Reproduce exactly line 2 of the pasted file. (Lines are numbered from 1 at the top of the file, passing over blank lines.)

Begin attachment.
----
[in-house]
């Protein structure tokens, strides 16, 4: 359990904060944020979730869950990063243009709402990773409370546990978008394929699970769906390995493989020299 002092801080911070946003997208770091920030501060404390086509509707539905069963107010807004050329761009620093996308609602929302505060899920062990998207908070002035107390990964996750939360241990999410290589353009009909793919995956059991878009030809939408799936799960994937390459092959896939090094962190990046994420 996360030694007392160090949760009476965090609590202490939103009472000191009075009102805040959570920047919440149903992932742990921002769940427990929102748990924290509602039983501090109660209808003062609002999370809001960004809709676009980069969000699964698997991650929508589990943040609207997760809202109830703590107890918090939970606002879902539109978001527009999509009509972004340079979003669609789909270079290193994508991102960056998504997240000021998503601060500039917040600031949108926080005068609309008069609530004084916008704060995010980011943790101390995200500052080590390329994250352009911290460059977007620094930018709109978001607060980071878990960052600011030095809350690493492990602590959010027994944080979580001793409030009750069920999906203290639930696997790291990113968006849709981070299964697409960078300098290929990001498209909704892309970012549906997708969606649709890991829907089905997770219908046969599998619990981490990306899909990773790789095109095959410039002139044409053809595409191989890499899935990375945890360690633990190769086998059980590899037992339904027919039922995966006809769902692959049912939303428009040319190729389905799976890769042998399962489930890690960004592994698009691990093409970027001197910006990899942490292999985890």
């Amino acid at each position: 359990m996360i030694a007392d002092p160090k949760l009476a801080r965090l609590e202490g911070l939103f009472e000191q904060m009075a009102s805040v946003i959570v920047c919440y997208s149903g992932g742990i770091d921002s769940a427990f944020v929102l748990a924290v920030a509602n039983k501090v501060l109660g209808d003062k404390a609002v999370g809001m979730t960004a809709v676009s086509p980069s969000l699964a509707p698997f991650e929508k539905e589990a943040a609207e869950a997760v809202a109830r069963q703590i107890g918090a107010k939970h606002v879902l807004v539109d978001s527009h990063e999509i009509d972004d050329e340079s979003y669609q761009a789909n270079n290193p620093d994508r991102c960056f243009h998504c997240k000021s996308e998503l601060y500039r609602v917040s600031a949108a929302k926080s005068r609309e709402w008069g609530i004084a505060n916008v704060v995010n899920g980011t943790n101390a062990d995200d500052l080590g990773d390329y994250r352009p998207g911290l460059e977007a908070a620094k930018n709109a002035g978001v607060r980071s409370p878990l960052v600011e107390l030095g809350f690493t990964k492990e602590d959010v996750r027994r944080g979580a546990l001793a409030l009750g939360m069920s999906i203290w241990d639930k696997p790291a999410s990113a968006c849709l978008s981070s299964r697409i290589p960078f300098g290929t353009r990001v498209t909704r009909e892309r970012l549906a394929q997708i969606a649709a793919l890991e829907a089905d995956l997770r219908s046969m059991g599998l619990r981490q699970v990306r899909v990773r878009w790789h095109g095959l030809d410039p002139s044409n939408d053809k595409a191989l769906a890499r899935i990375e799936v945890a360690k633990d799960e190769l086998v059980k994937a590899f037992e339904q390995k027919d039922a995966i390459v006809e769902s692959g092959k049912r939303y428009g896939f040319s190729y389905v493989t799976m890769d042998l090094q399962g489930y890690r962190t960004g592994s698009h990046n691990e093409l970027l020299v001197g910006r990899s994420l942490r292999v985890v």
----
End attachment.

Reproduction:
């Protein structure tokens, strides 16, 4: 359990904060944020979730869950990063243009709402990773409370546990978008394929699970769906390995493989020299 002092801080911070946003997208770091920030501060404390086509509707539905069963107010807004050329761009620093996308609602929302505060899920062990998207908070002035107390990964996750939360241990999410290589353009009909793919995956059991878009030809939408799936799960994937390459092959896939090094962190990046994420 996360030694007392160090949760009476965090609590202490939103009472000191009075009102805040959570920047919440149903992932742990921002769940427990929102748990924290509602039983501090109660209808003062609002999370809001960004809709676009980069969000699964698997991650929508589990943040609207997760809202109830703590107890918090939970606002879902539109978001527009999509009509972004340079979003669609789909270079290193994508991102960056998504997240000021998503601060500039917040600031949108926080005068609309008069609530004084916008704060995010980011943790101390995200500052080590390329994250352009911290460059977007620094930018709109978001607060980071878990960052600011030095809350690493492990602590959010027994944080979580001793409030009750069920999906203290639930696997790291990113968006849709981070299964697409960078300098290929990001498209909704892309970012549906997708969606649709890991829907089905997770219908046969599998619990981490990306899909990773790789095109095959410039002139044409053809595409191989890499899935990375945890360690633990190769086998059980590899037992339904027919039922995966006809769902692959049912939303428009040319190729389905799976890769042998399962489930890690960004592994698009691990093409970027001197910006990899942490292999985890």